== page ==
Although physical vulnerability to landslides is rather high in Trøndelag due to the area’s topology, several studies assert Norway - as one of the richest countries in the world - rather low vulnerability to the direct impact of climate change due to well-functioning institutions, a highly educated population and a good economy (Aall et al., 2018). Hence, economic, social, and institutional resilience is generally high, the infrastructure is of good quality, and the competence and resources within climate change adaptation are rather high. However, how this high general resilience translates to resilience to climate change-induced landslides in particular communities and how economic and social vulnerability will develop is difficult to forecast. Aall et al. (2018) argue that although we have rather good knowledge about how climate will change and how this change will affect nature, there is a knowledge gap concerning the communities’ overall vulnerability to climate change at present and in the future.

As located in small and remote municipalities, the communities we will study in this CliCNord case are more vulnerable and less resilient than bigger more centrally located communities due to limited resources, expertise, and manpower for systematic climate change adaptation work. The integrated resilience index developed by the ClimRes project (NTNU, 2019) maps social resilience, economic resilience, institutional resilience, community competence, housing and infrastructure, and environmental resilience in all Norwegian municipalities and demonstrates how different the municipalities are when it comes to these different aspects of resilience. This underlines the importance of focusing on the complexities, diversity, and situatedness of climate change resilience and small remote communities’ ability to cope with climate change-related hazards such as landslides.  

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Emergency management

There is a clear – though complex – division of responsibility for the emergency management related to landslides and floods on the national level through the legislation and the authorities' management documents:​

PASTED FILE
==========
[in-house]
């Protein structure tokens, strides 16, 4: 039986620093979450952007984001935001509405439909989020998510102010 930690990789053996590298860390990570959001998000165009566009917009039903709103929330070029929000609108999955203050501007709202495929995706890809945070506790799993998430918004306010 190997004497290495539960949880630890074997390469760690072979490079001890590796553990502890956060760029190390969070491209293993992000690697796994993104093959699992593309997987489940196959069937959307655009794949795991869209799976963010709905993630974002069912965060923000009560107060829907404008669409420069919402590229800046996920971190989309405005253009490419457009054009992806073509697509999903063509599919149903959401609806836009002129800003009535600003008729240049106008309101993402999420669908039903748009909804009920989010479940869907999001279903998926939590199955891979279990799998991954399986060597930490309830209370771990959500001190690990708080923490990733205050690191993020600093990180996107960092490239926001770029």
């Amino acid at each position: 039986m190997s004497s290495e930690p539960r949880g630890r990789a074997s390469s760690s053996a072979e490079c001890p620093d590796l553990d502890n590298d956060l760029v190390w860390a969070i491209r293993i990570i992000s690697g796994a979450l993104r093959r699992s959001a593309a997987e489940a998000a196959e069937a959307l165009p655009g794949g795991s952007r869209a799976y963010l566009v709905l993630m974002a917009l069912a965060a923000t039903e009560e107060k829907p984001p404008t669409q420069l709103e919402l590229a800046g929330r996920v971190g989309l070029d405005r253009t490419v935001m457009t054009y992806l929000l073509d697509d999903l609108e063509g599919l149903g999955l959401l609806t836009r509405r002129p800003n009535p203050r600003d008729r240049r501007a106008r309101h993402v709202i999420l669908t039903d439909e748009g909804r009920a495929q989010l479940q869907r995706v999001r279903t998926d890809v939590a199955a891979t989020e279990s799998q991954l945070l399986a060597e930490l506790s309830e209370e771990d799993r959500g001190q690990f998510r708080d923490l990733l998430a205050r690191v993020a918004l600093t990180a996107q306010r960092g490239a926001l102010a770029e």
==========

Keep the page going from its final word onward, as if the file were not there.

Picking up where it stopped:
1. Through the Norwegian Water Resources and Energy Directorate (NVE) at the Ministry of Petroleum and Energy is responsible for floods and landslides. NVE engages in flood management and warning, mapping of flood and quick clay slides, and administers an emergency preparedness system.

  2. The Ministry of Local Government and Modernization is the overriding planning and building authority and has an important coordination function vis-à-vis the county governor.

  3. The Ministry of Justice and Emergency Preparedness has the general responsibility for public safety and emergency preparedness.

  4. The Ministry of Climate and the Environment has the overall responsibility for climate change adaptation (Government.no, 2017).

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In addition to the four ministries acting on the national level, the municipalities are responsible for ensuring safety against floods and landslides during new building and infrastructure development and through local emergency preparedness. Hence, the municipalities must be active, map local risk and vulnerability, and take responsibility for managing the flood and landslide risk at the local level. The mapping of areas at risk of landslides is still considered one of the most important tasks. Knowledge about these risk areas is often lacking, although it is a very effective measure of landslide prevention to include the knowledge gained from the mapping in planning and development processes (Tangeraas & Høyvik, 2020). Furthermore, municipalities should have emergency preparedness plans to deal with extreme events, such as landslides.

Åbn bøger

References

  • Aall, C., Aamaas, B., Aaheim, A., Alnes, K., Oort, Bv; Dannevig, H; Hønsi, T. (2018). Oppdatering av kunnskap om konsekvenser av klimaendringer i Norge. CICERO & Vestlandsforskning. Report 2018: 14.

  • Dolva, B.K. & Petkovic, G. (2017): Natural Hazards in a Changing Climate in Norway, In Thakur, V., L’Heureuz, J., Locat, A (Eds): Landslides in Sensitive Clays. Springer: Cham. Pg. 539-548.

  • Government.no (2014). Climate change. https://www.regjeringen.no/en/topics/climate-and-environment/climate/innsiktsartikler-klima/climate-change/id2076641/

  • Hisdal, H., Bjordal, H., Colleuille, H., Engeset, R., Helgås, G., Odberg, M.M., Sivle, A., Steinvik, K (2017).  Evaluering av snø- og jordskredvarslingen, NVE report 38. https://publikasjoner.nve.no/rapport/2017/rapport2017_38.pdf

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  • Kalsnes, B., Nadim, F., Hermanns H.O., Hygen, H.O., Petkovic, G., Dolva, B.K., Berg, H., Høgvold, D.O. (2016). Landslide risk management in Norway. In: Slope Safety Preparedness for Impact of Climate Change. CRC Press

  • Krøgli, I., Devoli, G., Colleuille, H., Boje, S., Sund, M., Engen I.K. (2018). The Norwegian forecasting and warning service for rainfall- and snowmelt-induced landslides. In: Natural Hazards and Earth System Sciences 18, 1427-1450.

  • L’Heureux, J.S., Høydal, Ø.A., Paniagua Lopez, A.P., Lacasse, S. (2018). Impact of climate change and human activity on quick clay landslide occurrence in Norway. Second JTC1 Workshops on Triggering and Propagation of Rapid Flow-like Landslides. Hong Kong 2018.